MINNEAPOLIS - Dr. Richard Golden describes himself as an "avid but poor athlete." His bum knee, however, was making it too painful to jog, downhill ski or play golf.
This winter, the 62-year-old Excelsior, Minn., resident decided to stop putting off surgery and signed up for a new program through Twin Cities Orthopedics that aims to make getting a new knee as uncomplicated as buying a carton of milk.
Golden was quoted an upfront price of $21,000 that covered the entire operation - including surgery, medication, post-op recovery and unlimited physical therapy appointments. And it came on a single bill he could submit to his insurance company. "This is the way to go," said Golden, a neurologist who knows how complicated the medical system can be. "It's like getting an all-inclusive vacation where they think of everything."
The Affordable Care Act is spurring a host of efforts to make health care more patient-friendly and less costly, and the pay-one-price approach is among them. After decades of discussions and small-scale tests, the federal government in February launched a nationwide pilot with 450 health-care organizations to see if bundling payments for a "single episode of care" could help transform a system in which doctors have long been paid for each discrete encounter with patients.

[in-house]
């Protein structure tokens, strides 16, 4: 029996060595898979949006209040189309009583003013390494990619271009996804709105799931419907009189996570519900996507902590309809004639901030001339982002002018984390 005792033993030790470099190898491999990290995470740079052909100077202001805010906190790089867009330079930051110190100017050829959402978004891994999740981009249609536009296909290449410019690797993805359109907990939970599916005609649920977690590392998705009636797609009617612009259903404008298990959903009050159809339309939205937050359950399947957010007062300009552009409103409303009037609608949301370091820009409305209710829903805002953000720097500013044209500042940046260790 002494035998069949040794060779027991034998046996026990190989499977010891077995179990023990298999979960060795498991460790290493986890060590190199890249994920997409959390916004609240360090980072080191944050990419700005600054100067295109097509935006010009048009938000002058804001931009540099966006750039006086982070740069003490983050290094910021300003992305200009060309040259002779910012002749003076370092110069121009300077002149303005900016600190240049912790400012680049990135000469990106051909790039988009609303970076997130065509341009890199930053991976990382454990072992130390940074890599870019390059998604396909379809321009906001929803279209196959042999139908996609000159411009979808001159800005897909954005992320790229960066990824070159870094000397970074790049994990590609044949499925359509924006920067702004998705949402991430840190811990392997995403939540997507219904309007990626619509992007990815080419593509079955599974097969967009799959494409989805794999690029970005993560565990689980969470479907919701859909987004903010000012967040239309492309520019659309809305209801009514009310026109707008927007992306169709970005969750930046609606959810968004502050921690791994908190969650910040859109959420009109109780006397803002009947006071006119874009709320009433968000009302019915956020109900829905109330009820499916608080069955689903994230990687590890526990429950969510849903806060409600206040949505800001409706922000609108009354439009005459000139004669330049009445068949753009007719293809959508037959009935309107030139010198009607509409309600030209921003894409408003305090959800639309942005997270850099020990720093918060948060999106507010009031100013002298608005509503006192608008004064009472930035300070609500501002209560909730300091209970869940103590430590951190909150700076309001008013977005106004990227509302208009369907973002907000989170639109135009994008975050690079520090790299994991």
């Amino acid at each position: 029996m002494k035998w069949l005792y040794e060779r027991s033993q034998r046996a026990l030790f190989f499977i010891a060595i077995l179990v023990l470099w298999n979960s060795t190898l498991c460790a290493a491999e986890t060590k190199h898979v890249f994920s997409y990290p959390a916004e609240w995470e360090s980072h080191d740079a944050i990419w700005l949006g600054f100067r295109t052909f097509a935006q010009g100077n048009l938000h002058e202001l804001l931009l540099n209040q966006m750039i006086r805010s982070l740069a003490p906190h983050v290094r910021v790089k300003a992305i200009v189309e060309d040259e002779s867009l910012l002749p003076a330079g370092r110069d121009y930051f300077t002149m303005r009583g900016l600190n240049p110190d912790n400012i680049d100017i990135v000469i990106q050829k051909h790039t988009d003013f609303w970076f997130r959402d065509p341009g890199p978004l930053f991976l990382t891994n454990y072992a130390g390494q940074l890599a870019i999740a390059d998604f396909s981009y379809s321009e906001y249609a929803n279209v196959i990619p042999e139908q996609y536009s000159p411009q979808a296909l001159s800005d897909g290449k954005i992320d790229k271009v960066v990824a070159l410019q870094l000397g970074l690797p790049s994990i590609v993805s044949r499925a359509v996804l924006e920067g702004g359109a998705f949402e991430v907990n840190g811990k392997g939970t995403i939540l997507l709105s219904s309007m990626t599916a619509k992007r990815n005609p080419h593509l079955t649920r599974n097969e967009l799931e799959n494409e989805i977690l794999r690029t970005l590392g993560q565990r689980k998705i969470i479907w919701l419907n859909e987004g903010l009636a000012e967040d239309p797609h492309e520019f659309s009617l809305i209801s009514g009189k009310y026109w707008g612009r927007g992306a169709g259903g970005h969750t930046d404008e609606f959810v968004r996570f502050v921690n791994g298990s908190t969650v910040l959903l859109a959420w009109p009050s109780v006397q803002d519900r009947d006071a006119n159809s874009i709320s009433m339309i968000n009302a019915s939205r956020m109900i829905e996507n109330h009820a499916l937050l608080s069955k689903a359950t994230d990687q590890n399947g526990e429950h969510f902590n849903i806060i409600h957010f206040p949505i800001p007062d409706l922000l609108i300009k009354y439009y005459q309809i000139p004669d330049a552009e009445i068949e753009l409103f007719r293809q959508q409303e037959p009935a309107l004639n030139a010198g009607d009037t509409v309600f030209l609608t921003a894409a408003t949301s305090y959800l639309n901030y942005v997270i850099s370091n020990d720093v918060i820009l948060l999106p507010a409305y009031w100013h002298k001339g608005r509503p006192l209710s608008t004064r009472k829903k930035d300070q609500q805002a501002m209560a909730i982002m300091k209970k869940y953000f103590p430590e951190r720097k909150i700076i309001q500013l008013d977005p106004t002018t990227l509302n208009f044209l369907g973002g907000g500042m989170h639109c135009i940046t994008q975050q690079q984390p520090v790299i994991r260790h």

Minnetonka-based UnitedHealthcare is involved in a bundled-price pilot for cancer treatment, while other hospitals and insurers around the country are focused on diabetes, heart disease or pneumonia.
"This is just the beginning," said Rajeev Kapoor of consulting firm A.T. Kearney. "We will see many more of these programs across the nation."
Total-knee-replacement surgery has emerged as a frequent candidate for package pricing because it's a common procedure with wide variation in costs.
The key to making bundled payments work is control over as much of patient care as possible from start to finish. The program appears to be delivering. The $21,000 sticker price is about 30 percent less than what insurance companies in the Twin Cities pay for a typical knee replacement, said Twin Cities Orthopedics CEO Troy Simonson.